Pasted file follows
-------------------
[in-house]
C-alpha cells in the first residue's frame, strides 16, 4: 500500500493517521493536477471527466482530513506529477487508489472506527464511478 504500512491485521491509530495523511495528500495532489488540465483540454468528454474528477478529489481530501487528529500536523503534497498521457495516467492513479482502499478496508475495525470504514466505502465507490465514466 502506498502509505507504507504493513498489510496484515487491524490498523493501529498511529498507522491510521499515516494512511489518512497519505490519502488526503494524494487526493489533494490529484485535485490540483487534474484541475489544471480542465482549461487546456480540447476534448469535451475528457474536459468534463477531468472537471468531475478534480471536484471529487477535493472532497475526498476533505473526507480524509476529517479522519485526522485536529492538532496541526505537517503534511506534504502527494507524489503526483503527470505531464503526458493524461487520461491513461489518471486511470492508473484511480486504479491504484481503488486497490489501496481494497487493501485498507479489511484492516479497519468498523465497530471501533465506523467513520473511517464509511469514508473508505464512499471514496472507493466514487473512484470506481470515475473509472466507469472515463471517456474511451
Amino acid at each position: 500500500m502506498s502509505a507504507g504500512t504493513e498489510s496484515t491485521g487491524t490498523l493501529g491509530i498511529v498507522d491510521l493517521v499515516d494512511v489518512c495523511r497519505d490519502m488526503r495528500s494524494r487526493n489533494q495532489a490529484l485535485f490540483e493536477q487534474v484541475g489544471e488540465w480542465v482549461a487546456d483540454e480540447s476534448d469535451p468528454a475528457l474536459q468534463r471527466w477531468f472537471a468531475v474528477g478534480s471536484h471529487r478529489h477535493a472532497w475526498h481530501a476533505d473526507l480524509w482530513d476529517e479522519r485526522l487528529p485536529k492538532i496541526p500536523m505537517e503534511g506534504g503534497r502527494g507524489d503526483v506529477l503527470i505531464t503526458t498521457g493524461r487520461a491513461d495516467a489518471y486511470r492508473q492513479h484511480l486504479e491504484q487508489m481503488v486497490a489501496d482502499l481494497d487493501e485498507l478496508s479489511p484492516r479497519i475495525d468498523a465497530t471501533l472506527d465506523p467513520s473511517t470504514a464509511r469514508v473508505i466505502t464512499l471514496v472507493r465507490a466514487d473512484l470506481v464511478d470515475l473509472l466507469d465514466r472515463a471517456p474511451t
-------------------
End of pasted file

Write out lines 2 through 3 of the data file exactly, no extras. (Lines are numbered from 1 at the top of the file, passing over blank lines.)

C-alpha cells in the first residue's frame, strides 16, 4: 500500500493517521493536477471527466482530513506529477487508489472506527464511478 504500512491485521491509530495523511495528500495532489488540465483540454468528454474528477478529489481530501487528529500536523503534497498521457495516467492513479482502499478496508475495525470504514466505502465507490465514466 502506498502509505507504507504493513498489510496484515487491524490498523493501529498511529498507522491510521499515516494512511489518512497519505490519502488526503494524494487526493489533494490529484485535485490540483487534474484541475489544471480542465482549461487546456480540447476534448469535451475528457474536459468534463477531468472537471468531475478534480471536484471529487477535493472532497475526498476533505473526507480524509476529517479522519485526522485536529492538532496541526505537517503534511506534504502527494507524489503526483503527470505531464503526458493524461487520461491513461489518471486511470492508473484511480486504479491504484481503488486497490489501496481494497487493501485498507479489511484492516479497519468498523465497530471501533465506523467513520473511517464509511469514508473508505464512499471514496472507493466514487473512484470506481470515475473509472466507469472515463471517456474511451
Amino acid at each position: 500500500m502506498s502509505a507504507g504500512t504493513e498489510s496484515t491485521g487491524t490498523l493501529g491509530i498511529v498507522d491510521l493517521v499515516d494512511v489518512c495523511r497519505d490519502m488526503r495528500s494524494r487526493n489533494q495532489a490529484l485535485f490540483e493536477q487534474v484541475g489544471e488540465w480542465v482549461a487546456d483540454e480540447s476534448d469535451p468528454a475528457l474536459q468534463r471527466w477531468f472537471a468531475v474528477g478534480s471536484h471529487r478529489h477535493a472532497w475526498h481530501a476533505d473526507l480524509w482530513d476529517e479522519r485526522l487528529p485536529k492538532i496541526p500536523m505537517e503534511g506534504g503534497r502527494g507524489d503526483v506529477l503527470i505531464t503526458t498521457g493524461r487520461a491513461d495516467a489518471y486511470r492508473q492513479h484511480l486504479e491504484q487508489m481503488v486497490a489501496d482502499l481494497d487493501e485498507l478496508s479489511p484492516r479497519i475495525d468498523a465497530t471501533l472506527d465506523p467513520s473511517t470504514a464509511r469514508v473508505i466505502t464512499l471514496v472507493r465507490a466514487d473512484l470506481v464511478d470515475l473509472l466507469d465514466r472515463a471517456p474511451t